A Fairy Tale, Well Told
While adorned with modern nudges and computer pyrotechnics, DreamWorks' charming Shrek still recalls far simpler times and noble animated films.
Thursday, May 24, 2001
I have to be honest. I went to Shrek prepared to blast what seemed to be another manufactured-for-the-season blockbuster. It''s got everything that you don''t like to see surrounding a movie: tons of pre-release hype, a promotional tie-in with a fast-food chain (Burger King) and even before its release you could buy Shrek-related paraphernalia in the grocery store. I was loaded for bear and my finger was on the trigger. But somewhere just after the opening title sequence, I was disarmed and charmed--there even might have been the trace of a tear in my eye.
In the interest of full disclosure, I have to admit that I''m a sucker for a good fairy tale, well told. Walt Disney did a big number on influencing the childhood sensibilities that carried over into a Joseph Campbell-enriched adulthood--whether that''s a good thing is open for debate. Princes charming, damsels in distress and true-love-conquering-all are not part of today''s politically correct gestalt. And that''s what makes Shrek, the animated feature from DreamWorks Pictures, so damned appealing: At the same time it''s all gussied up with knowing winks and computer-generated finery, it''s a throwback to something simpler. It''s a fairy tale, well told.
In some ways, although it benefits tremendously from the path forged by Disney in the ''30s and ''40s, Shrek takes an even longer chronological trip, back to a time when fairy tales were not quite so innocent, when they contained elements of satire and earthy reality.
As befits its nature, Shrek''s tale is predictable. The title character is a not-so-jolly, misanthropic green ogre (voiced by Mike Myers) whose solitary lifestyle is cramped when the evil Lord Farquaad (John Lithgow) banishes (more or less) the creatures in his kingdom to live in Shrek''s swamp. When the solitude-loving ogre complains to Farquaad, Shrek''s sent on a mission to rescue the dragon-imprisoned Princess Fiona (Cameron Diaz) who will make all of Farquaad''s dreams come true.
If Shrek returns with the princess, Farquaad will deed the swamp to Shrek and make the creatures go away. Shrek traipses off on his quest accompanied by his newfound blabbermouth-donkey friend (Eddie Murphy), and if you can''t figure out the rest of the story from there, you need a course in remedial romantic fantasy.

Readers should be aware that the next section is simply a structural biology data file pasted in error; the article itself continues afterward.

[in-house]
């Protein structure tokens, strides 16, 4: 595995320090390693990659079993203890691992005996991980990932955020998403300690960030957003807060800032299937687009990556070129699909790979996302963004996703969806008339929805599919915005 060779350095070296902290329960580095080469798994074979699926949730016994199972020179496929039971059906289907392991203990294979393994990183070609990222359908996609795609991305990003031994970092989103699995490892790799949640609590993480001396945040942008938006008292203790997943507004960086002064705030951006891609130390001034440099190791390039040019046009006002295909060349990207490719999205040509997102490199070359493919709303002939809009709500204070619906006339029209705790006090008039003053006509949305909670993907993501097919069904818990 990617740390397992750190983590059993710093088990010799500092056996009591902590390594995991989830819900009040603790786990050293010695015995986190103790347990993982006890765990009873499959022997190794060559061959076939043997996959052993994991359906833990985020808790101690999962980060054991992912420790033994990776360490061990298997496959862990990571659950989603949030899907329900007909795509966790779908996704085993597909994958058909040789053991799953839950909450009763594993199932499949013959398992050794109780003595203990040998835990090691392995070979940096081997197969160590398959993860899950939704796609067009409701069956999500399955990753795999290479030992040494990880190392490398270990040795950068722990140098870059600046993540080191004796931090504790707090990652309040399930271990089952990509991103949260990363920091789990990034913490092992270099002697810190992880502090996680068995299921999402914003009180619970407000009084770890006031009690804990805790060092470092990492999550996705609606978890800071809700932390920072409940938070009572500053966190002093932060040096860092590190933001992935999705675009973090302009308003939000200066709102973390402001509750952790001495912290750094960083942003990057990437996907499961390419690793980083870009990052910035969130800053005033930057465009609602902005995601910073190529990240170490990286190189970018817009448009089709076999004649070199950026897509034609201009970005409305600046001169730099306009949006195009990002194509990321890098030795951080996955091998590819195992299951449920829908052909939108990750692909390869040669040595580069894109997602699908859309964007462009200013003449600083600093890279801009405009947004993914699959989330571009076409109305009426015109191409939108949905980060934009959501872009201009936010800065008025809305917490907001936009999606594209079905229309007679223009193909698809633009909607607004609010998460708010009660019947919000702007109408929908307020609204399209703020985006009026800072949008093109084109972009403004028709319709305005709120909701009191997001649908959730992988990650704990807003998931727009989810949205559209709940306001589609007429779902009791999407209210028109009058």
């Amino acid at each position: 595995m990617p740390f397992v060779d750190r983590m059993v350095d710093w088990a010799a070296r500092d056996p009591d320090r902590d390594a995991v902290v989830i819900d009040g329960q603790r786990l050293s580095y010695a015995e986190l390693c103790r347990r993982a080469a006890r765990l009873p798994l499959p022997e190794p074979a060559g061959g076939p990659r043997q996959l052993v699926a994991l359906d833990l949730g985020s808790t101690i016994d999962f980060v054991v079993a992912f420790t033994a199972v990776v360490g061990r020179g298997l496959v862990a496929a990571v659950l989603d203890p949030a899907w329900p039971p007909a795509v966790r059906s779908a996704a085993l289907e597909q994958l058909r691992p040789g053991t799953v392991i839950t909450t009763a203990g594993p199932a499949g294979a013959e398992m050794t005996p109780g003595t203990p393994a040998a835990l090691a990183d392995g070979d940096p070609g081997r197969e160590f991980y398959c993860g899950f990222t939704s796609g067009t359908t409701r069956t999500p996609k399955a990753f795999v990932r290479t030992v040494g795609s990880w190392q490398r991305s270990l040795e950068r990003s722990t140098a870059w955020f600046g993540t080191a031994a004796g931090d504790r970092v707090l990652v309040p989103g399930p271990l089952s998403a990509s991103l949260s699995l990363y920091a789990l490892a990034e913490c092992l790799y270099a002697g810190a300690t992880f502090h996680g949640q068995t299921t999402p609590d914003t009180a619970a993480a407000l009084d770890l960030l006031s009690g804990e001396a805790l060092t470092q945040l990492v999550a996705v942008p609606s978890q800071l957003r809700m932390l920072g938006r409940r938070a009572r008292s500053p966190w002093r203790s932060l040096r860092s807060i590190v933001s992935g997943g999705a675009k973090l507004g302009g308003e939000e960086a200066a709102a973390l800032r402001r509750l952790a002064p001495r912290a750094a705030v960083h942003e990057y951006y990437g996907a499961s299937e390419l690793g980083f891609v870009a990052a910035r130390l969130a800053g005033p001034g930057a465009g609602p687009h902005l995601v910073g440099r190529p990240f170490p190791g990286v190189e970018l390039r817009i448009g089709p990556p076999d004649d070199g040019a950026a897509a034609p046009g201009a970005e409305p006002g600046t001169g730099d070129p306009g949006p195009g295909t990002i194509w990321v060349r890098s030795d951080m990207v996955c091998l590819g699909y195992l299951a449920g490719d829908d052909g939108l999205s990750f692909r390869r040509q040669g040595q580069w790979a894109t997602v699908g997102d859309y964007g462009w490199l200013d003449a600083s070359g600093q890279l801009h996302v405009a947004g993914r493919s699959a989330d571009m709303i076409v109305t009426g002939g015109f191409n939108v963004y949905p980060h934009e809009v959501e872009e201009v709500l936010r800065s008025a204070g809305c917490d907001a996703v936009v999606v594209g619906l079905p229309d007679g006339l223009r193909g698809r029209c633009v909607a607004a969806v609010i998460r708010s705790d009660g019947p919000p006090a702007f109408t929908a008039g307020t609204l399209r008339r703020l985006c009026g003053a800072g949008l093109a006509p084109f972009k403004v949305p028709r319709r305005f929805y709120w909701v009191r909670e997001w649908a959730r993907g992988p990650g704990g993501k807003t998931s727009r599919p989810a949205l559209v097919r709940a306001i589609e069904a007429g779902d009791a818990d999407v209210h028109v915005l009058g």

But, for all its retro charm, Shrek is not a retro movie. First, of course, is the supple CGI animation that renders impressively lifelike characters. (Although even here, the richly detailed backgrounds, rendered mostly in a palette of dark hues, recall the beautiful artwork of Disney classics like Cinderella and Snow White.)
In keeping with the modern need to have some sort of message in animated movies, there is some muddled sort of moral about not evaluating people based on their appearance. (I had a difficult time understanding why it''s wrong to judge Shrek by his looks, while it''s funny to make fun of Farquaad because of his short stature.)
Then, too, Disney''s characters would never have dreamed of having bodily functions, while Shrek reeks with fart jokes. (Hence the PG rating.) And where there was a straightforward innocence to Disney''s classics, here there''s a self-awareness that proclaims the filmmakers'' thor- oughly modern take on a classic genre.
Shrek is strewn with references to and characters from its forebears, and it''s sometimes tough to tell whether they''re included as satire or homage. There''s the Gingerbread Man, and the Three Blind Mice, and the Wicked Witch of the East. Probably even more significantly there are also appearances by the Seven Dwarves, Pinocchio and Flora, Fauna and Merriwether from Disney''s Cinderella--these are the characters that make one wonder if they''re included simply as innocent fun.
Jeffrey Katzenberg, one of DreamWorks'' principals, formerly served with Disney before Michael Eisner dumped him from the team. So you have to wonder how many of the scenes are a not-so-subtle way of thumbing his nose at his former employer. In particular, there''s a pastoral scene where Princess Fiona, doing a dead-on Disney Snow White impersonation, begins an impromptu duet with a bluebird. By the end of the song, the music they make is less than beautiful and things end badly for the bird.
Fortunately, these little jabs and references seamlessly blend in with the rest of the story. Children will take the characters and humor at face value. But for adults, they''re almost reassuring. In a way, they seem to be telling us that despite our loss of innocence it''s still OK, if just for a moment, to view and believe in a fairy tale, well told.
Shrek... ( * * * * )Directed by: Victoria Jenson, Andrew Adamson
Starring: The voices of Mike Myers, Eddie Murphy, Cameron Diaz, John Lithgow
Where: Century Galaxy Six
When: See Movie Times